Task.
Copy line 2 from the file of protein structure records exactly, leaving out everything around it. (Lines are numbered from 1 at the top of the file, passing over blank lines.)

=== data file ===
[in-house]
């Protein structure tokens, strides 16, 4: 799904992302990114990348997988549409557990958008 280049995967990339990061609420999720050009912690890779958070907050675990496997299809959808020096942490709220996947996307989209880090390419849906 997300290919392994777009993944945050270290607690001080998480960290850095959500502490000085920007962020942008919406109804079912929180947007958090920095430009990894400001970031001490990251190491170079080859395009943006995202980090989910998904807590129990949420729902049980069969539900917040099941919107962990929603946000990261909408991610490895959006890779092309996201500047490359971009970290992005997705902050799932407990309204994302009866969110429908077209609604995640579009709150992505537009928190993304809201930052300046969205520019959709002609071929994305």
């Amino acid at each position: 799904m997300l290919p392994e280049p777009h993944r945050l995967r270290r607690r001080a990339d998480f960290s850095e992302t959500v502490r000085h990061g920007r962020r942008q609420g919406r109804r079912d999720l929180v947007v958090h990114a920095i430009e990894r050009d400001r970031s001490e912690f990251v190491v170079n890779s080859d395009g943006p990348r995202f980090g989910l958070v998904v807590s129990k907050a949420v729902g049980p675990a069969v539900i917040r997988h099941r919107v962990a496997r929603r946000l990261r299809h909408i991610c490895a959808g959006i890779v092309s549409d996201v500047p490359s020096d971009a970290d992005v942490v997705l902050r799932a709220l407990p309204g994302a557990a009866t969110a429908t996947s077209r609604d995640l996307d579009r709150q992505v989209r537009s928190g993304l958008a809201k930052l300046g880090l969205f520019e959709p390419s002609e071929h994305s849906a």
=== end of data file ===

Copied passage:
């Protein structure tokens, strides 16, 4: 799904992302990114990348997988549409557990958008 280049995967990339990061609420999720050009912690890779958070907050675990496997299809959808020096942490709220996947996307989209880090390419849906 997300290919392994777009993944945050270290607690001080998480960290850095959500502490000085920007962020942008919406109804079912929180947007958090920095430009990894400001970031001490990251190491170079080859395009943006995202980090989910998904807590129990949420729902049980069969539900917040099941919107962990929603946000990261909408991610490895959006890779092309996201500047490359971009970290992005997705902050799932407990309204994302009866969110429908077209609604995640579009709150992505537009928190993304809201930052300046969205520019959709002609071929994305």